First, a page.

Reading an article on beginners in amateur astronomy, I came to understand that my search for telescopes is not at the right time. Telescope will not allow you or put you on the night viewing passion, but rather not knowing its efficient use may also lead its place to the closet.

Usually it is advised for any requiring hobby to start on by buying this or buying that. I was rather astonished to the fact that most experienced amateur astronomers usual first time advice is to get familiar with the night sky, with the constellations and with the stars before buying anything. (As if they know, that once you get in this field then your aperture fever or drooling on the latest equipment never dies).

Therefore, I took the advice to buy a binocular first rather than buying the telescope. And in fact the next day, I went to buy my first binoculars. A 10 x 50. Explanation to what is this 10 x 50 is given in the following youtubes. I like this guy’s simple explanations.

But my astonishment found no bounds when you come to know  that binoculars are not only this size but can they be larger or bigger.

 

As to be said, the nerd notion was a bit less understood, so this post is an upgrade of nerdiness to be found in the amateur astronomy world. Browsing through the internet you find a lot but, which marks your interest may be only a selected few.

I regret the fact that there are others who call these people nerds or fools but I would rather call them enthusiasts.

You don’t even understand or need to understand the love they have for the night.

So, what do you say now, A good pair of Binoculars or Binoscope?

Rocket Roberts is such a Nerd

Rocket Roberts  is such a Nerd

How can someone be such a nerd to start from a telescope

how Rocket Roberts got his start in Astronomy

to see the night sky as a hobby and then  to build a whole observatory in his backyard. I felt that this is something weird. “All Americans are weirdos”. In our part of the world people don’t become so much weird. But….. I was to be proved WRONG!!!

Actually following the beginners telescope advice I made up my mind that I should obviously have an Orion SkyQuest XT8 Classic Dobsonian Telescope  But later (in the later months of research in the amateur astronomy world)  in my quest to buy my best first  telescope led me to find weirder people in the astronomy field who are not mad about telescopes but OBSESSED about TELESCOPES.

And here  I bumped up on to OBSESSION Telescopes.

Jim-Lowery,-Dragan-Nikin,-Jim-Rippey-560px from http://www.obsessiontelescopes.com/galleries/index.php

But now I have made up my mind to get my first telescope. Though it would be much a hassle as I have to import it. But it would be either the Orion XT8 Classic Dobsonian Telescope,

Orion SkyQuest XT8 Classic Dobsonian Telescope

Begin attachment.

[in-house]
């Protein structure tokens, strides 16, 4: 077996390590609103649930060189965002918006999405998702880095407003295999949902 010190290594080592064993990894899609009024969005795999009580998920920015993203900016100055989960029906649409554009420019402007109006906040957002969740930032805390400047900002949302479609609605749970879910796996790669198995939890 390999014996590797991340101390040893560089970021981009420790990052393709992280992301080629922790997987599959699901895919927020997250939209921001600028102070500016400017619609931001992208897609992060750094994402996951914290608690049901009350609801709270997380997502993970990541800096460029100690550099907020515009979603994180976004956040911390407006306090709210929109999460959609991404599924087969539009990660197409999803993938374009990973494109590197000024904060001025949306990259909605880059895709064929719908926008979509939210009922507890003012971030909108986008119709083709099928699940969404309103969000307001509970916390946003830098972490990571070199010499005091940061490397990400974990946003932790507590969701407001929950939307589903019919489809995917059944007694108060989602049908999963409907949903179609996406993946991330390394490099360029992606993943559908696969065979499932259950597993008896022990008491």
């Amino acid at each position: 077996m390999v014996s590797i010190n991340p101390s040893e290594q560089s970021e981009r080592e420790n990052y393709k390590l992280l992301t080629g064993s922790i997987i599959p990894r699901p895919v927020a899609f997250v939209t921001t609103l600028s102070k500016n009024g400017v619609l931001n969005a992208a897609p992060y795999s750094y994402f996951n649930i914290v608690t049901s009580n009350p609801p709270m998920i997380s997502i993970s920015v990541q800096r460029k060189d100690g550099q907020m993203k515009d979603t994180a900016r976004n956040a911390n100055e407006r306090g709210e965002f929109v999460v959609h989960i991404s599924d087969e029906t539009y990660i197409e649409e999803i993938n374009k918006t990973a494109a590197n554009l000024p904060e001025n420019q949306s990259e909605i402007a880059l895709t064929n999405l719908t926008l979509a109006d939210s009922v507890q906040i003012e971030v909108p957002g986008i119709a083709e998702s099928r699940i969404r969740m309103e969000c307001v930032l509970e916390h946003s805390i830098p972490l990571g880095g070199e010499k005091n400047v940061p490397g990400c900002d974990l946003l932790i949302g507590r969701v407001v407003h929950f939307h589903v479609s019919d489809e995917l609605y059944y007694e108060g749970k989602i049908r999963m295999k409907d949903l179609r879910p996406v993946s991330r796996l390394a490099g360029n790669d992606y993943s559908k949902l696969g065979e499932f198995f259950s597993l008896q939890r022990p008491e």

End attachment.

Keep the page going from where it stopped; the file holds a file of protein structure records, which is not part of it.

Orion XT10 Classic Dobsonian Telescope

the Orion XT10 Classic Dobsonian Telescope.

And then one day or the other to have one Obsession Telescope for Life time use. Hope this child wish realises.

You want to buy a telescope?

One night it happened to me that yeah I have to buy a telescope so that I could have a look at the sky. It would be something that my children could use and see  a bit through the night sky. Perhaps this sudden  rage to buy happened by viewing  shot from the films where the there is a scene of a child viewing through a telescope and then the father calls him to sleep , I don’t remember the film though.Kinda want a help on that though.

So back to the subject I had to buy a telescope but  where to start about………(As I said previously said this blog is an absolute nerds guide to the universe. As such I googled a bit on telescope ( as I knew it is called a telescope) but again, it was a dead-end.

How can someone buy a telescope when one has not the least info on what to buy.

So, I don’t know how but it came up to me that telescope using and playing through should be a hobby for some people out there, obviously I won’t go to an astronomer to ask which telescope to buy , especially when I had spared about  Rs 1500 (about $50) to buy a toy for me and the children.

I am a heavy user of YouTube so first of all I youtubed  “Telescope”  in the Search block. And obviously  came up with Expertvillage to give me some ideas on what telescope to buy. It is somewhat there or perhaps somewhere else  that I learned about the word AMATEUR ASTRONOMY.

So I googled  “AMATEUR ASTRONOMY” and I got a few titles to choose.  And it is normal psychology to choose among the best and in my opinion I got to choose the best of all the amateur astronomy websites  in the world.  It is usual to see amateur astronomy links highlighted on the first google page but perhaps Rocket Roberts is the best of amateur astronomers that his oldy website is still appearing on the google page.

amateur astronomy search

Nevertheless to mention that google has saved a lot of people.

So google saved my day or the whole night cause I spent the whole night till 8:00 in the morning perusing  everything on Rocket Roberts website about telescopes.

%d bloggers like this: